On September 28, 2017, the U.S. District Court for the Eastern District of Pennsylvania (“District Court”) dismissed the Adorers of the Blood of Christ’s (“Plaintiffs”) claims that FERC violated the Religious Freedom Restoration Act (“RFRA”) by authorizing Transcontinental Gas Pipe Line Company, LLC (“Transco”) to take property owned by Plaintiffs to construct and operate its Atlantic Sunrise Project on Plaintiffs’ property. In particular, the District Court held that (1) it lacked subject matter jurisdiction over Plaintiffs’ action because U.S. Courts of Appeals have exclusive jurisdiction over FERC’s decisions and issues “inhering in the controversy” and (2) Plaintiffs could not collaterally attack FERC’s certificate order authorizing Transco to take Plaintiffs’ land after Plaintiffs failed to file objections at FERC.

Previously, on February 3, 2017, FERC authorized Transco to construct and operate the Atlantic Sunrise Pipeline. In doing so, FERC granted Transco the right to take private property along the approved pipeline route by eminent domain if landowners did not voluntarily convey their property, including property owned by Plaintiffs—a religious group that owned land within the project’s approved route. Notably, Plaintiffs neither filed objections with FERC protesting the Atlantic Sunrise Pipeline nor requested rehearing of FERC’s order approving the pipeline project. On April 14, 2017, after Plaintiffs refused to convey their property, Transco filed a complaint in the District Court to condemn a portion of Plaintiffs’ property so that Transco could construct, install, and operate the Atlantic Sunrise Pipeline on Plaintiffs’ property. On August 23, 2017, the District Court granted Transco possession of Plaintiffs’ property.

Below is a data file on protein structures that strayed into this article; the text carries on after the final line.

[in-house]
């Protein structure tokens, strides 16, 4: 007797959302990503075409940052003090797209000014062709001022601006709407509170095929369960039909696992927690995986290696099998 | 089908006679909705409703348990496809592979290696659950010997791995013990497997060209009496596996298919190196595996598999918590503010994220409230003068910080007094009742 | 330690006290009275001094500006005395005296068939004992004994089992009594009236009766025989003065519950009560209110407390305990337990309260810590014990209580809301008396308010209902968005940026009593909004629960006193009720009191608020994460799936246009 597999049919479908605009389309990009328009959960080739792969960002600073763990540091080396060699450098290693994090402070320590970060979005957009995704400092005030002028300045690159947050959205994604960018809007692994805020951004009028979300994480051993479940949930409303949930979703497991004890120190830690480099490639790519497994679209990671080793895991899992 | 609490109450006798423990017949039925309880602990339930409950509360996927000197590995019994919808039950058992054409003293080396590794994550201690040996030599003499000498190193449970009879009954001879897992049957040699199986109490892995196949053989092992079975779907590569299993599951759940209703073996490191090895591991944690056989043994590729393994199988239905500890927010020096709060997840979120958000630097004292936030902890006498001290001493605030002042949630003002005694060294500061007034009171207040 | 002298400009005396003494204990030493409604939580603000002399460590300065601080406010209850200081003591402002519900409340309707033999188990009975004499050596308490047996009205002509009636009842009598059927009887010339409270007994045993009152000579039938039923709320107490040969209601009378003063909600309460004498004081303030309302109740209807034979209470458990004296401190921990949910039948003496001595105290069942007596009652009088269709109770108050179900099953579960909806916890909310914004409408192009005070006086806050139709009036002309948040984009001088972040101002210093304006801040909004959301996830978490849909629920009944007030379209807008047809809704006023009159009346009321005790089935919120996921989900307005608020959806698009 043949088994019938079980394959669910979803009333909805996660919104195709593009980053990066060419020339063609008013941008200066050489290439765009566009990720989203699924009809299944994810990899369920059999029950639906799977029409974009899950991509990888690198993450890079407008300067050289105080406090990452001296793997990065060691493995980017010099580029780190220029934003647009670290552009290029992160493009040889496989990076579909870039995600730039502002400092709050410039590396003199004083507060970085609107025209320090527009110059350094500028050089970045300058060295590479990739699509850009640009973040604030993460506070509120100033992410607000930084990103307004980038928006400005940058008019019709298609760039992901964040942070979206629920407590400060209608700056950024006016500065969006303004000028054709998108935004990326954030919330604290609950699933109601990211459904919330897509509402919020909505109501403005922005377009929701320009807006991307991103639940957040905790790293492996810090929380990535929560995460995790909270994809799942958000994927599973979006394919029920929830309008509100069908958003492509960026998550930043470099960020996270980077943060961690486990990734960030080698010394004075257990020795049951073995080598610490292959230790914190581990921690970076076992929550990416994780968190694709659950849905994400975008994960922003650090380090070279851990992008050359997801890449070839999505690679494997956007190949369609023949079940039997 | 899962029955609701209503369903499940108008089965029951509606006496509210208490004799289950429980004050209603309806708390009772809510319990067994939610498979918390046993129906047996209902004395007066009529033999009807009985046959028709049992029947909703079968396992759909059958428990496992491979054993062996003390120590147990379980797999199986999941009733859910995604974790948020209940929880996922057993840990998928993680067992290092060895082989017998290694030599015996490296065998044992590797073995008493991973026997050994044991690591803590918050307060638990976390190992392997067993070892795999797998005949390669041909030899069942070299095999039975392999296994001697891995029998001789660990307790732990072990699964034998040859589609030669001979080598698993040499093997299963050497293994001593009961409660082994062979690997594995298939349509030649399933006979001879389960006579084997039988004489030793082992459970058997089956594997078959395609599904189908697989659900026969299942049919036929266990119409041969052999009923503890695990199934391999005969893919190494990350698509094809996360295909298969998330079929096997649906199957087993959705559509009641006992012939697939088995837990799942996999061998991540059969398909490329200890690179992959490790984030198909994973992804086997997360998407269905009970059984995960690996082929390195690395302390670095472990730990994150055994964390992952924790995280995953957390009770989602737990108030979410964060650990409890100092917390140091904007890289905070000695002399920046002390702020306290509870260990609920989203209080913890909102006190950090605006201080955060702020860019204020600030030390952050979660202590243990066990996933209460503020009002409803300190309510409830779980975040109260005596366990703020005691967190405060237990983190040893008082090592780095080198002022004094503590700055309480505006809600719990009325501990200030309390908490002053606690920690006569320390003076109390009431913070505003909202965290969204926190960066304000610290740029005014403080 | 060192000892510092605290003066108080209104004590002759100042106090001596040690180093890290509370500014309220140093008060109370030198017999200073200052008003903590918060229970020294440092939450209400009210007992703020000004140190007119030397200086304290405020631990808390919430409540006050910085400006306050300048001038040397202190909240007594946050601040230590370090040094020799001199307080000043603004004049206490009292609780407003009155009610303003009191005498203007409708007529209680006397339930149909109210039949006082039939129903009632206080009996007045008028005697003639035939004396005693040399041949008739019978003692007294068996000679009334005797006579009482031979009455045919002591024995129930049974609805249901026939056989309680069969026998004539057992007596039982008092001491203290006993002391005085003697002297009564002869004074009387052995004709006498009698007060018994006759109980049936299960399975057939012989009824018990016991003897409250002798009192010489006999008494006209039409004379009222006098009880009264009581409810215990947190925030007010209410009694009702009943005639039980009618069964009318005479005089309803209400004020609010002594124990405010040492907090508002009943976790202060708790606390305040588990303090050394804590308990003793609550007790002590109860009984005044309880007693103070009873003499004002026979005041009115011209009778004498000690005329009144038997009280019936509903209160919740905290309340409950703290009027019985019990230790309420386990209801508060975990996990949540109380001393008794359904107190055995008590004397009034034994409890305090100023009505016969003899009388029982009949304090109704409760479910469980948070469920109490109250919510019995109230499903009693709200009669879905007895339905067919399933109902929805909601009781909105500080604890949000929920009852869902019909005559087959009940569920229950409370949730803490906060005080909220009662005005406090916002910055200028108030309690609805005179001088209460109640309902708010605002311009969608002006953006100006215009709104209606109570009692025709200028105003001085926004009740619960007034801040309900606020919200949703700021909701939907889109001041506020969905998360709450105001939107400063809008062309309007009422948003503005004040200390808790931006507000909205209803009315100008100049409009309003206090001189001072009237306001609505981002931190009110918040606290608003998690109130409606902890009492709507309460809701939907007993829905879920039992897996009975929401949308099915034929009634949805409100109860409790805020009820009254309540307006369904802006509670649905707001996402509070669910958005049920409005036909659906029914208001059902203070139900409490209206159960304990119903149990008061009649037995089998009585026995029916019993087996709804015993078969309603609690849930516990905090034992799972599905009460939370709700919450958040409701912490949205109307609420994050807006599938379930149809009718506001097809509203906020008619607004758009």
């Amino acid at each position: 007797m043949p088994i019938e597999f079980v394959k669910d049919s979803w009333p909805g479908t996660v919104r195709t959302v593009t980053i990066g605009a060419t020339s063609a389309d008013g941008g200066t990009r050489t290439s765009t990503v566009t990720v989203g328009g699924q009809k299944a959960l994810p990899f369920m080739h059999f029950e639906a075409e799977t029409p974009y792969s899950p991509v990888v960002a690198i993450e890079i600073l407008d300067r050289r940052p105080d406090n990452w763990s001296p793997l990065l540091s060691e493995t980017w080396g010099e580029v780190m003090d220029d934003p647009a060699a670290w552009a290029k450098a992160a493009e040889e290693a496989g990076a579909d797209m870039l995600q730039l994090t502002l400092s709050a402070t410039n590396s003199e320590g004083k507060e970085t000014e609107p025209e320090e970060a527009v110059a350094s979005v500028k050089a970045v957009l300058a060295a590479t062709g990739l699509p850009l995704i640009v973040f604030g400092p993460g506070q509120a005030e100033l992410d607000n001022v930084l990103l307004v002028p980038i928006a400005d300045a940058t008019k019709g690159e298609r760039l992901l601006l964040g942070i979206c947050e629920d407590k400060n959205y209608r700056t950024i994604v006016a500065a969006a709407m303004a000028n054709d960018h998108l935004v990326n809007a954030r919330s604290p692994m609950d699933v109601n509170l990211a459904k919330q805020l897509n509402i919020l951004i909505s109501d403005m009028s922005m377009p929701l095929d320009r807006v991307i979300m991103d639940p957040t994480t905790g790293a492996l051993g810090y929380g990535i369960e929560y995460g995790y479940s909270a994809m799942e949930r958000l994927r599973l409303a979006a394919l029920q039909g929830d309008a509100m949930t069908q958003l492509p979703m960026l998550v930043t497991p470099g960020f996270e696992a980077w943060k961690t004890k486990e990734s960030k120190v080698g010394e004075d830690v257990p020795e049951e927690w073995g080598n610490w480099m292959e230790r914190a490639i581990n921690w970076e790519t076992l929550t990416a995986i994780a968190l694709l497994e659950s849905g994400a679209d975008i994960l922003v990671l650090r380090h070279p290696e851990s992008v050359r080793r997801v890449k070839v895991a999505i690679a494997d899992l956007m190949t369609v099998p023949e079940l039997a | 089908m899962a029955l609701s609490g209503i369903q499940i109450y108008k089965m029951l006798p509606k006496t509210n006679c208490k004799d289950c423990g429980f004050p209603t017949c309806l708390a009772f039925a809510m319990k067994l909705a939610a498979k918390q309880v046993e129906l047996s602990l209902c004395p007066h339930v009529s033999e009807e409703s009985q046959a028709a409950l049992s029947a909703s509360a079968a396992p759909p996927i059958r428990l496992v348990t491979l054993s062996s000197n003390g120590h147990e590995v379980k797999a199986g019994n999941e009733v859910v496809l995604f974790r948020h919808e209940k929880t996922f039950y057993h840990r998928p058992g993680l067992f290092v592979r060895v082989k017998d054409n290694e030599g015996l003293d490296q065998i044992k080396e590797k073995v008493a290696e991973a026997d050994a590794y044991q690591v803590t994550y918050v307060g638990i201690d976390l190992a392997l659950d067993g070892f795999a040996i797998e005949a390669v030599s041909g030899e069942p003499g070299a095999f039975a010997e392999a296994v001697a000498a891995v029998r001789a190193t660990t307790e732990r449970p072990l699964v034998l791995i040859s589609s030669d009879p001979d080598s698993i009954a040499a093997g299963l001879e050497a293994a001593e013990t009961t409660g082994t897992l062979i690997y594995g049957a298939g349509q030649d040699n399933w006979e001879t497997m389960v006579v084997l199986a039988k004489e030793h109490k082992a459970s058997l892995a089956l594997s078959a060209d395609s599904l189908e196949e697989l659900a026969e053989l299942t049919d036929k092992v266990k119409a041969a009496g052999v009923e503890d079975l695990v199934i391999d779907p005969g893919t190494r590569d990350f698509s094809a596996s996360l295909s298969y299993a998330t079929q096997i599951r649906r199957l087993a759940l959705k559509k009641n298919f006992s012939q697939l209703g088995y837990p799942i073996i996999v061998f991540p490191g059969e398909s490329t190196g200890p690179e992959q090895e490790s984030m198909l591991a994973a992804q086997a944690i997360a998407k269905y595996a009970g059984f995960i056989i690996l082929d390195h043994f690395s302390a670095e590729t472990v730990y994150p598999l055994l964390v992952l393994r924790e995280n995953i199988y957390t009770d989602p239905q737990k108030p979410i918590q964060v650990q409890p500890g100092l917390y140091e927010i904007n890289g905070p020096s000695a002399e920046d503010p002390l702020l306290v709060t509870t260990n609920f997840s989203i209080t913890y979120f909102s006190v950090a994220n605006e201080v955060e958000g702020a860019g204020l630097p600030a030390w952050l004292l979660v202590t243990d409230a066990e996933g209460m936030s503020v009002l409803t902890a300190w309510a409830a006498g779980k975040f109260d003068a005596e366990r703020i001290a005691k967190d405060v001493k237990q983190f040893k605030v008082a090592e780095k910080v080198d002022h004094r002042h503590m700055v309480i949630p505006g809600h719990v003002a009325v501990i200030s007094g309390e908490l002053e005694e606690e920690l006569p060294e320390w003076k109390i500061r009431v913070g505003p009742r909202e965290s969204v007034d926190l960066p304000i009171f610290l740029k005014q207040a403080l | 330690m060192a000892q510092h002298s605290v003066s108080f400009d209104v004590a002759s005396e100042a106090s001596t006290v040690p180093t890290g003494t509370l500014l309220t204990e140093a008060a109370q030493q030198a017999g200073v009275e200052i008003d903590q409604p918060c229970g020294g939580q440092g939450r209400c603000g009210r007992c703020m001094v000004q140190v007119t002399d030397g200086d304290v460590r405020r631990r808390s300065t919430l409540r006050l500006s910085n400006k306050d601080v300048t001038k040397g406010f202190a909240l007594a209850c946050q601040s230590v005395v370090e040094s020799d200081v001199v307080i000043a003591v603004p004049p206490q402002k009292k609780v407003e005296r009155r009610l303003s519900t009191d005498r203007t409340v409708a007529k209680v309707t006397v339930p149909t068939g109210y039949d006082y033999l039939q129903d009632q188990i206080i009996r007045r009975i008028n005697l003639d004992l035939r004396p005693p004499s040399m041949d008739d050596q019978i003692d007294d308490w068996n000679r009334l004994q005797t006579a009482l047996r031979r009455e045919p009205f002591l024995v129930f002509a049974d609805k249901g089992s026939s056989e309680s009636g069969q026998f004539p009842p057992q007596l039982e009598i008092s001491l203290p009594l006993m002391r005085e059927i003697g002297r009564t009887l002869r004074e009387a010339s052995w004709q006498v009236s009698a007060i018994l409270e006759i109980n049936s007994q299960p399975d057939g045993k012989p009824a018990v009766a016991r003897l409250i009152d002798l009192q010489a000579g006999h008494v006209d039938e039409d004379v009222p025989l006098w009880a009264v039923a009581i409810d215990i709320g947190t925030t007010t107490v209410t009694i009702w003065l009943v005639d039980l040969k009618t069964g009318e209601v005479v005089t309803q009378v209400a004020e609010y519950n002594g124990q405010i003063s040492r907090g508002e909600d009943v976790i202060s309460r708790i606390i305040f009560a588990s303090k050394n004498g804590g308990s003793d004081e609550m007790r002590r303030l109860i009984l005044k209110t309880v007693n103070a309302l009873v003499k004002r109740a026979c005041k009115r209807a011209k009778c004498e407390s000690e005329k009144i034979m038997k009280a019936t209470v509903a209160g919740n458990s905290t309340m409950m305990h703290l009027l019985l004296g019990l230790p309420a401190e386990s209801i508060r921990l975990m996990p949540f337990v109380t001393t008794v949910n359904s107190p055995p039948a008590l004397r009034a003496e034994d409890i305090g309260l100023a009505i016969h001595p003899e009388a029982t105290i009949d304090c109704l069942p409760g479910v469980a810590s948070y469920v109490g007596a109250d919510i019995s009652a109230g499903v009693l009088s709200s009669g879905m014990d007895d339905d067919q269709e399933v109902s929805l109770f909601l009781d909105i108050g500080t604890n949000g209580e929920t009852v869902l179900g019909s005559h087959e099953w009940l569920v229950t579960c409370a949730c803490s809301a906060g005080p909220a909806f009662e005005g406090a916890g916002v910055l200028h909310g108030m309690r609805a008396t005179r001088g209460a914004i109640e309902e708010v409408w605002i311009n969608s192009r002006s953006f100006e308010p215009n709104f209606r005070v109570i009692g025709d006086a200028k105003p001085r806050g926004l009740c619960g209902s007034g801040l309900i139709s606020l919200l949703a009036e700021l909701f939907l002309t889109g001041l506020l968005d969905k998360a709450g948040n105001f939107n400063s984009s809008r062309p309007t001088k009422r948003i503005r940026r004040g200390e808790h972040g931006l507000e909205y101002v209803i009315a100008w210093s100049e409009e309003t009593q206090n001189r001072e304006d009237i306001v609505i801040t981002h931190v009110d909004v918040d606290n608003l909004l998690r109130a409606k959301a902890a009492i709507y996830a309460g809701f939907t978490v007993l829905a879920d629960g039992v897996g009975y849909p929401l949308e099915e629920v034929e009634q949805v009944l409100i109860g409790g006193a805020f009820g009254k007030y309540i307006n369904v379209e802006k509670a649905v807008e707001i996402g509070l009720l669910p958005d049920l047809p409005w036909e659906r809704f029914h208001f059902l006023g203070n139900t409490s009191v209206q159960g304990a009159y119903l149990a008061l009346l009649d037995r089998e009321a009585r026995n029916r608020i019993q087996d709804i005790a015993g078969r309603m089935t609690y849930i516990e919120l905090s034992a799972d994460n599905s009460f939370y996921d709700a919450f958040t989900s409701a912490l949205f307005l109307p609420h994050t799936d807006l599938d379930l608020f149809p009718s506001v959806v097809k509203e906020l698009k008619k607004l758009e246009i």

Subsequently, Plaintiffs brought an action in the District Court claiming that FERC and Commissioner Cheryl LaFleur violated RFRA by issuing an order authorizing Transco to take Plaintiffs’ property and that Transco violated RFRA by taking Plaintiffs’ land by condemnation. Plaintiffs further argued that construction and operation of the Atlantic Sunrise Project through their land violated their free exercise of religion protected by RFRA. In response, FERC and Transco filed motions to dismiss, arguing that the District Court lacked subject matter jurisdiction over the action.

In its opinion, the District Court held that the Natural Gas Act (“NGA”) provides U.S. Courts of Appeals exclusive jurisdiction not only over appeals of FERC orders, but also over issues “inhering in the controversy” involving the FERC order. Moreover, the District Court held that the jurisdictional grant of RFRA does not trump the exclusive jurisdictional provision of the NGA. The District Court continued that because Plaintiffs’ RFRA claims “inhered in the controversy” between Plaintiffs and FERC, the District Court lacked subject matter jurisdiction over Plaintiffs’ action. In addition, the District Court stated that Plaintiffs could not collaterally attack FERC’s order in the District Court after failing to participate in the pipeline certificate proceeding at FERC. Accordingly, the District Court granted FERC’s and Transco’s motions to dismiss.

A copy of the opinion is available here.